As the measles and nutrition situations are already alarming, a more complex health crisis is looming with the arrival of the rainy season and poor living conditions. MSF calls for the urgent improvement of screening activities in Renk – that should be operating 24/7 – to prevent severely sick patients from being sent to Bulukat before they get medical attention. Moreover, there is an immediate and urgent need to scale up response for improved, coordinated, and prompt assistance for basic necessities, particularly food, shelter, hygiene and sanitation.
About Doctors Without Borders (MSF)
Doctors Without Borders (MSF) is a global network of principled medical and other professionals who specialise in medical humanitarian work, driven by our common humanity and guided by medical ethics. We strive to bring emergency medical care to people caught in conflicts, crises, and disasters in more than 70 countries worldwide.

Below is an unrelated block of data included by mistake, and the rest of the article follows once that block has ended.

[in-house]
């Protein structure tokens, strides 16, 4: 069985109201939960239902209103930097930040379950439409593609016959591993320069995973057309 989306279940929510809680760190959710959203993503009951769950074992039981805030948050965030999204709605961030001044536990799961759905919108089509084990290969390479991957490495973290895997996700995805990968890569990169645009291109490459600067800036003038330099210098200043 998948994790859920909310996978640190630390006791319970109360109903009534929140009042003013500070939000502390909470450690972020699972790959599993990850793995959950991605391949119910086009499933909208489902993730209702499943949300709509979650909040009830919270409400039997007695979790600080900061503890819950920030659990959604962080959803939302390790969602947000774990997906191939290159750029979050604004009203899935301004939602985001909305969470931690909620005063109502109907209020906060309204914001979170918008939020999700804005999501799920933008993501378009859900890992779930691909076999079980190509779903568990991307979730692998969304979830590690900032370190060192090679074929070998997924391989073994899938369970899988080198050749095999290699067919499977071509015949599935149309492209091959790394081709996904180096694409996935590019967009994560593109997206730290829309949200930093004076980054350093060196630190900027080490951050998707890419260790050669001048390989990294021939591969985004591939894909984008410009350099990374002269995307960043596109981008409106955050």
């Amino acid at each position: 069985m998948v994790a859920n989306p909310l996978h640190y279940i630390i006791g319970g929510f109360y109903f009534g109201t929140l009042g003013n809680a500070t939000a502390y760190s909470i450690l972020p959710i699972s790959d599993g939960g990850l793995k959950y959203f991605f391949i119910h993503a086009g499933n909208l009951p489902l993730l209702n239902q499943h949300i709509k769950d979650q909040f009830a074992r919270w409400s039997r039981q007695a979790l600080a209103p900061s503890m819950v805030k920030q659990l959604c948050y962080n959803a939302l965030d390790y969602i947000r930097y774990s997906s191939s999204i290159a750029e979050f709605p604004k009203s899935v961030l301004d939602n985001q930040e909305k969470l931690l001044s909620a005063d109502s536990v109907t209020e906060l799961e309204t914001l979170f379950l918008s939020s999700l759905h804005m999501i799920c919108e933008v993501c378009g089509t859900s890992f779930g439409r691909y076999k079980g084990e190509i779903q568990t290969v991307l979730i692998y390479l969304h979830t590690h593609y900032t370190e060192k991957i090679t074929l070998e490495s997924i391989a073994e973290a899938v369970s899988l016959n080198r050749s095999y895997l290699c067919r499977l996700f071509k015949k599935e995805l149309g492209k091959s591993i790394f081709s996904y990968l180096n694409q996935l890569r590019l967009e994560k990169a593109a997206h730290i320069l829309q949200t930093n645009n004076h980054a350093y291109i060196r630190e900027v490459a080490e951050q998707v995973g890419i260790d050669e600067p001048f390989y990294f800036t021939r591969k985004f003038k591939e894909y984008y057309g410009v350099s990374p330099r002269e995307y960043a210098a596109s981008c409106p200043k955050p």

In South Africa, the organisation is recognised as one of the pioneers of providing Antiretroviral Treatment (ART) in the public sector and started the first HIV programmes in South Africa in 1999. Until today, the focus of MSF’s interventions in the country has primarily been on developing new testing and treatment strategies for HIV/AIDS and TB in Eshowe (Kwa-Zulu Natal) and Khayelitsha (Western Cape).
In Tshwane, we run a migration project, and we offer medical and psychosocial care to migrants, refugees, and asylum seekers, who struggle to access public health services under South Africa’s increasingly restrictive.
Previously we offered free, high-quality, confidential medical care to survivors of SGBV in Rustenburg.